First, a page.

Abhishek Kapoor looks back on his cinematic journey



When “Rock On” was released in 2008, it was a defining moment in Farhan Akhar’s acting career, as the director of “Dil Chahta Hai” made his acting debut in the film. Not only did the film affect Farhan’s life, it affected Abhishek Kapoor’s as well. Kapoor, who started his acting career in the 1990s and then directed a Sohail Khan film in the early 2000s, discovered new life with the musical and hasn’t looked back since. He has since directed films such as “Kai Po Che”, “Fitoor” and “Kedarnath”, and is currently awaiting the release of “Chandigarh Kare Aashiqui”, starring Ayushmann Khurrana and Vaani Kapoor.

In an interview with Indian Express ahead of the premiere of ‘Chandigarh Kare Aashiqui’, Kapoor spoke about his cinematic journey so far, what his failures have taught him and why music plays such an important role in his films. Looking at his resume, it’s clear that none of his films compare – one is about a Hindi-Muslim love story set against the backdrop of natural disaster, while the other is about friendship. between three boys against the backdrop of escalating political tensions. Kapoor has stated that he does not like to repeat himself in his films and believes that once a film is finished he “closes the door” on the subject. “Other filmmakers may have a cachet where you know this person does their films a certain way, but in my case, every time I find a new subject, I go into it as an absolute newcomer,” he said. he declared.

Abhishek Kapoor also touched on the leap he made after the musical triumph of “Rock On”, revealing that his next film is set in a whole different universe. “Kai Po Che” was based on Chetan Bhagat’s book The 3 Mistakes of My Life and took place in an environment that had nothing in common with the privileged world of “Rock On”. “It was not the same world. Of course, it was about friendship, but it was a whole different frame, a different texture. Kapoor said that with every movie he works on, he wants to focus more on the central idea of ​​the tale than anything else. “This idea is the most important thing,” he said. He claimed that he tried to tell radically separate storylines with “Fitoor” (which was an adaptation of Charles Dickens’ High Expectations) and later “Kedarnath”. “Personally, I think there is no similarity between the director who did ‘Kai Po Che’, ‘Kedarnath’ or ‘Rock On’.”

Not all of Kapoor’s films have been a resounding success, and he admits the ups and downs of his career. “What your failure teaches you, your successes will never teach you,” he remarked, recalling a period when the movie “Fitoor” did not receive the critical praise it had hoped for. at the box office. The first weekend, according to the director, is the hardest, but after the first Monday the learning process begins. Despite the fact that the movie industry is primarily based on box office data, Kapoor doesn’t believe in looking at current box office trends while deciding on his next film. He explained, “I’m not looking at the box office, I’m not looking at anything other than my relationship to the idea,” he shared.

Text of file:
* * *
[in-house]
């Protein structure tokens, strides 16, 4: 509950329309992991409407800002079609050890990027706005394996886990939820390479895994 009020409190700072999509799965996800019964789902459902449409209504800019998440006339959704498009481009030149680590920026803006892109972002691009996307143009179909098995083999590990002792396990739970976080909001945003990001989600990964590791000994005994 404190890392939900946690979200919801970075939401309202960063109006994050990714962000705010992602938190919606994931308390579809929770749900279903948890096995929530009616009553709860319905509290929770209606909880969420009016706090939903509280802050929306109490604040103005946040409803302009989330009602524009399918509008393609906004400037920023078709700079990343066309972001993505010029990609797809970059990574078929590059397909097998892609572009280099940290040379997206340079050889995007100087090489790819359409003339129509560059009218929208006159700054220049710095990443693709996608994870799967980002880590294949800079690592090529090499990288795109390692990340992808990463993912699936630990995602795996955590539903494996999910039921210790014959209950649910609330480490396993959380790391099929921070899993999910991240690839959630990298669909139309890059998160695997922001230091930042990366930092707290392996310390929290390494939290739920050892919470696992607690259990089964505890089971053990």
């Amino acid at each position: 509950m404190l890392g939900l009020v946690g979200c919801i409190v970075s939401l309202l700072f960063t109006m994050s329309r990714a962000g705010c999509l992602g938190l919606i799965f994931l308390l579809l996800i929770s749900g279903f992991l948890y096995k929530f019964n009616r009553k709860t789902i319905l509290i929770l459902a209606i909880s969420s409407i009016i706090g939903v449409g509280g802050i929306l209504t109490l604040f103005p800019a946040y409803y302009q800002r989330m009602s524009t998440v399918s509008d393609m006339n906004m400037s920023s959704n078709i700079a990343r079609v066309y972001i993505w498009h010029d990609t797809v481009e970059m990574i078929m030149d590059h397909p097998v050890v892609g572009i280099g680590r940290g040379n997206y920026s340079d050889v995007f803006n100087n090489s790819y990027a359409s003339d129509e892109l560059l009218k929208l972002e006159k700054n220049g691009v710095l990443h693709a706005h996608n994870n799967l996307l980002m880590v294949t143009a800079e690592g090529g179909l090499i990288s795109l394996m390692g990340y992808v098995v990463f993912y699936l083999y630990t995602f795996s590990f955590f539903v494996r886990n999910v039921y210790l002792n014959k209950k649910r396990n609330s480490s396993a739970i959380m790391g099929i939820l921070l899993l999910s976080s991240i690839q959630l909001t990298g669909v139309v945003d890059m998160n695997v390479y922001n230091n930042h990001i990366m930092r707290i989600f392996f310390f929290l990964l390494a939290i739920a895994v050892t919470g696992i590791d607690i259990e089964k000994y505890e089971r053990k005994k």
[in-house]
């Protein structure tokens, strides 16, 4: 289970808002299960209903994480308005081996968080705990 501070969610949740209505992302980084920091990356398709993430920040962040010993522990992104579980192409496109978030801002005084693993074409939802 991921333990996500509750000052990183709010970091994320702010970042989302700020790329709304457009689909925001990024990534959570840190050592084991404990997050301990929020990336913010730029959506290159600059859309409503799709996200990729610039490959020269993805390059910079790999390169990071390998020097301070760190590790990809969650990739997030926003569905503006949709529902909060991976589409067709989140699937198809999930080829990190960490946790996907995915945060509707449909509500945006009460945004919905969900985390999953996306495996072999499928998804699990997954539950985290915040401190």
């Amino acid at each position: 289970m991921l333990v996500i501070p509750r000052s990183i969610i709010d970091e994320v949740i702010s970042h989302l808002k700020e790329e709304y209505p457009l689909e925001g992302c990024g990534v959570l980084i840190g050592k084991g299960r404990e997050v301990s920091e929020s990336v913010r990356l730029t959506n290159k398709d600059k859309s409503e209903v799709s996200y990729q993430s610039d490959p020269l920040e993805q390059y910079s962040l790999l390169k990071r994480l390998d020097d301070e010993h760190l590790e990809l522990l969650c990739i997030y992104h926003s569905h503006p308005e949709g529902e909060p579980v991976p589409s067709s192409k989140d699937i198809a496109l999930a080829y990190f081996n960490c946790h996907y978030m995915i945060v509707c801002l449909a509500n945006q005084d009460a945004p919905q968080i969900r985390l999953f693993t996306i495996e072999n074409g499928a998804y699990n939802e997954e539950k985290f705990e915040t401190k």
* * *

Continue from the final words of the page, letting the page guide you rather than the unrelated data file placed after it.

Abhishek Kapoor remarked that he was interested in the human connection behind the idea when asked how he finalized his ideas. “People care about people. The backdrop and everything in between can be designed. He said that once he has the basic idea, he starts chasing it to make a story out of it, but makes sure he “doesn’t stray from the basic idea.”

Another important part of his creative process is the use of music, which is why all the soundtrack CDs to his films contain outstanding tunes, which is unusual in today’s music scene. According to the filmmaker, he has a bank of reference melodies that he likes to juxtapose with his script while he is writing the film. But when it comes to finalizing the tracks, he doesn’t subscribe to the notion of popularity. “I can’t buy into the mainstream music video genre (approach) ki yeh gaana chalta hai toh yeh gaana daal do (that kind of music works, so let’s use it). I’m not against having songs in my movie, just having mainstream chatpata songs that sound like the previous song, that also sounds like another song, that still sounds like another song so that there is familiarity. I want people to enter an unknown space with my film. For Kapoor, songs are another tool that helps tell the story of the film in his unique style.

Abhishek Kapoor’s career as a filmmaker is still in its infancy, but with “Chandigarh Kare Aashiqui” he has opened a new chapter in his career. On December 10, the film will hit theaters.


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